It all started when one of my best friends bread her little Yorkie with her next-door neighbors Maltese.  She was only planning on 2-3 puppies. One each for the parents and one for my friend’s daughter.  When the time came, though, that little yorkie birthed six puppies!  I went over to see them when they were only 3 days old… and was sold.morkie puppies

After that, I visited the litter once or twice a week.  I choose my puppy when they were about 2 weeks, bringing my morkie homeand didn’t name her till 6 weeks.  Naming a puppy is harder than it sounds.  I had decided on the name, Rue, but after visiting her again and calling her that, I quickly realized that couldn’t be her name.  Her name is Olive, and it suits her perfectly.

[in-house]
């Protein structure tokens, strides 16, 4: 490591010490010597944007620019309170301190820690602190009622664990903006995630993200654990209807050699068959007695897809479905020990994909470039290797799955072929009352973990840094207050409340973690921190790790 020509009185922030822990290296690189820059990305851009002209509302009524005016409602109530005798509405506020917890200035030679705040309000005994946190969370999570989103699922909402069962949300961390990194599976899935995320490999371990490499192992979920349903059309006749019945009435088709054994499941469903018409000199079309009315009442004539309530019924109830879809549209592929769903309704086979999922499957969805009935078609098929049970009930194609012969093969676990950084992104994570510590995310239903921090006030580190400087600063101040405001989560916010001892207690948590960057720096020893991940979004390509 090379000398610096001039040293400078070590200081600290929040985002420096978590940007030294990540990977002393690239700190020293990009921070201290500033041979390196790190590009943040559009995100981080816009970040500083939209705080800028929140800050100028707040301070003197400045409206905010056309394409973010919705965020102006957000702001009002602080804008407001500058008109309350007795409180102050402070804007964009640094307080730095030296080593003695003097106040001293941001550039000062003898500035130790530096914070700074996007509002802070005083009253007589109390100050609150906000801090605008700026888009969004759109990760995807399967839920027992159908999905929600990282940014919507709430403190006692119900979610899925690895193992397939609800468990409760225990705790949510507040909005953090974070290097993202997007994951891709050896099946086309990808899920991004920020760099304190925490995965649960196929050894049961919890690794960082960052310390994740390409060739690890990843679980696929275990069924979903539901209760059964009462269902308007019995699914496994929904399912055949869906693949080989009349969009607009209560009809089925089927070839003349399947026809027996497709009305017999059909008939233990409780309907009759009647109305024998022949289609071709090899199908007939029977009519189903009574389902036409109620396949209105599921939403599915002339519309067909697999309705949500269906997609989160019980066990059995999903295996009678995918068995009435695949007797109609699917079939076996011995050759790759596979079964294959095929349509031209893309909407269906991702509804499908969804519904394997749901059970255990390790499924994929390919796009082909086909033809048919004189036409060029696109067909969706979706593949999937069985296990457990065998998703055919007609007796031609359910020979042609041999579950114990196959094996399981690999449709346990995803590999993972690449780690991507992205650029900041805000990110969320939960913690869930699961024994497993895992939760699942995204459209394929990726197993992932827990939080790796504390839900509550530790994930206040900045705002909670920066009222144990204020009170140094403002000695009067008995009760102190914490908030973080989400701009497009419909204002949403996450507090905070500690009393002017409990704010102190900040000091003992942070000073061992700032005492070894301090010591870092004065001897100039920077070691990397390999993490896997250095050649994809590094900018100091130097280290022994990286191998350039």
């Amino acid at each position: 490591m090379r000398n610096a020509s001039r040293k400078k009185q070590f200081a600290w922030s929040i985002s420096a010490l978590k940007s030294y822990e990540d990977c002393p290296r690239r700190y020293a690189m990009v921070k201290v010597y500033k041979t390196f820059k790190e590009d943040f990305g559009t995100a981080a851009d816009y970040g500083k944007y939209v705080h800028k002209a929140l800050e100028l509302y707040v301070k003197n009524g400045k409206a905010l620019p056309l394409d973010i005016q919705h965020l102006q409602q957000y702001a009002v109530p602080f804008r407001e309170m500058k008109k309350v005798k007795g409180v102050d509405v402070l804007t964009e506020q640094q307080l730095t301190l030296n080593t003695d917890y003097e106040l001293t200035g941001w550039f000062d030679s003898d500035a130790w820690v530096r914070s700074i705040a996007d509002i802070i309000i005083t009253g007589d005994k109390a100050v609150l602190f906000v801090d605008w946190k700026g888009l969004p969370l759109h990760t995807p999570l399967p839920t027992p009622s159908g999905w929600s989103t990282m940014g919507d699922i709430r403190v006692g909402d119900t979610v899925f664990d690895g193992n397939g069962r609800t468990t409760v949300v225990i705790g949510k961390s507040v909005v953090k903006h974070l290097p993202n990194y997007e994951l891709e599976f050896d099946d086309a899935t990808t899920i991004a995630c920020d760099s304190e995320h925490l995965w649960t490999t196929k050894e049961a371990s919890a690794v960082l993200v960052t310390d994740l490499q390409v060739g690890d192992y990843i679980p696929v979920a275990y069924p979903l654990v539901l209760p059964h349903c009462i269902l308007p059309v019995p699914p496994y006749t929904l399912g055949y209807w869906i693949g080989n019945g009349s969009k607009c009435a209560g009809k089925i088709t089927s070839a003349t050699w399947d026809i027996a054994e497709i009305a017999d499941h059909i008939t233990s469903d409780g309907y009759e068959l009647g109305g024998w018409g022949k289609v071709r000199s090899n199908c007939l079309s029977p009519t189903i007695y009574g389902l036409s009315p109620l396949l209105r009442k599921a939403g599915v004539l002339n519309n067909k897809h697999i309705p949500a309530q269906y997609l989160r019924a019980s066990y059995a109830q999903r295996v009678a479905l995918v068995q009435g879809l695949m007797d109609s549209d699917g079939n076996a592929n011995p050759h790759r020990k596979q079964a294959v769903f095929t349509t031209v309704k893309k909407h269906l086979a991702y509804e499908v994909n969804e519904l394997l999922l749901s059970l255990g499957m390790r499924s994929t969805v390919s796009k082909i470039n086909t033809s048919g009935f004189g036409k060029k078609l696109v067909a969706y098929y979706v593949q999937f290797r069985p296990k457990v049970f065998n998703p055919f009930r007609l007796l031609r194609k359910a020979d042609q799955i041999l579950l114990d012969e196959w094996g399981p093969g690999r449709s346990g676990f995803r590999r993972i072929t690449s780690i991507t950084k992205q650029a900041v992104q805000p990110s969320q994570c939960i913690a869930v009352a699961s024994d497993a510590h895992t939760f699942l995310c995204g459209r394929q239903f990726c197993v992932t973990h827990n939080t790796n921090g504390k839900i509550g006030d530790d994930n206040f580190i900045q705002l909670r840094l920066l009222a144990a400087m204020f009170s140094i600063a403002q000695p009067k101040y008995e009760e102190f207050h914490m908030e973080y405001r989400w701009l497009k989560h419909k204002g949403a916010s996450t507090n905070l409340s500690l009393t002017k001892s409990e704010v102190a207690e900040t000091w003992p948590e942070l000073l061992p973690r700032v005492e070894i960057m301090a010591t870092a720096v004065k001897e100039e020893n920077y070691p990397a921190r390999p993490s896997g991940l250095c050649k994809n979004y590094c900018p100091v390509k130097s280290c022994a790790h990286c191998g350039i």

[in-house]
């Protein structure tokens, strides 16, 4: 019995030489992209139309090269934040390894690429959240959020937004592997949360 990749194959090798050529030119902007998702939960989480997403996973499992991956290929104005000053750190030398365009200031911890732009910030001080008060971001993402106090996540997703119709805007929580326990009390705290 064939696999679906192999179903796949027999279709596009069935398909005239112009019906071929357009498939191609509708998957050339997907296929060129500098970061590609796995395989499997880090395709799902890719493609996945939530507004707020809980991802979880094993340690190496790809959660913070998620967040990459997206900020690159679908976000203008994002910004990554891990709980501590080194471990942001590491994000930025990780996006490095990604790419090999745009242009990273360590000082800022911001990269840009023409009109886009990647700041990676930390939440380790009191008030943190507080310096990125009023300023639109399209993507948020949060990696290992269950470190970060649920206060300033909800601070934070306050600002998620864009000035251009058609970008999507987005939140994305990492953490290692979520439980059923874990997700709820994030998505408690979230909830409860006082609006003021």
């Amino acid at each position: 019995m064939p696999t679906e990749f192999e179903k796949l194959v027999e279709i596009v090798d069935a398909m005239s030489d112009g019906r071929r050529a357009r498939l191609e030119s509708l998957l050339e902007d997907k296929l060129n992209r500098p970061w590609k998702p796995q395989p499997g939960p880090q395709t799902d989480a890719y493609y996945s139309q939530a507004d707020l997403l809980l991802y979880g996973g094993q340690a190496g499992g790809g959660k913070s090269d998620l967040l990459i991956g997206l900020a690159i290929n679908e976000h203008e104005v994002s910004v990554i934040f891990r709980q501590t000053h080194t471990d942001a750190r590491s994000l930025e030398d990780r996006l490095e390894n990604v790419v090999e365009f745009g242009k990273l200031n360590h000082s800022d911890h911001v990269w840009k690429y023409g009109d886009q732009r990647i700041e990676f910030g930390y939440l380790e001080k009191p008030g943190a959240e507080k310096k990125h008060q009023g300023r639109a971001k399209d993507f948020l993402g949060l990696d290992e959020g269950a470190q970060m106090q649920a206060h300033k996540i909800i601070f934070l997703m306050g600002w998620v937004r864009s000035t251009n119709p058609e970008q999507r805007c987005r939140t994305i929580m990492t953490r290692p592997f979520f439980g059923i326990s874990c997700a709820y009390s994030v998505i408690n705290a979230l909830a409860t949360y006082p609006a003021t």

I brought her home at 7 weeks.  The first week was a little tough.  She was not too happy about sleeping without her family.  After my experience with my other crazy pup, I am peek a boo morkiedetermined to train my little Olive by the book.  No sleeping with me, unless the sun is up.  It only took about a week, or maybe two, but she now loves her crates, and she even goes into them on her own for naps.  I don’t have to worry about her at night, or when we leave the house, because she is safe and content in her crate.

my daughter and our morkieHousebreaking is a full time job though.  My friend had Olive and her family in a crate, and began paper-training right away.  By increasing the puppy’s area, and decreasing the newspapers, Olive learned pretty quickly that newspapers were potties.  She also took them outside to the same place cutest morkie evershortly after feeding, so they were learning to go outside as well.  Strangely, Olive only likes to go in mulch.  It’s better for me.  I don’t have to clean up the yard and it fertilizes my garden.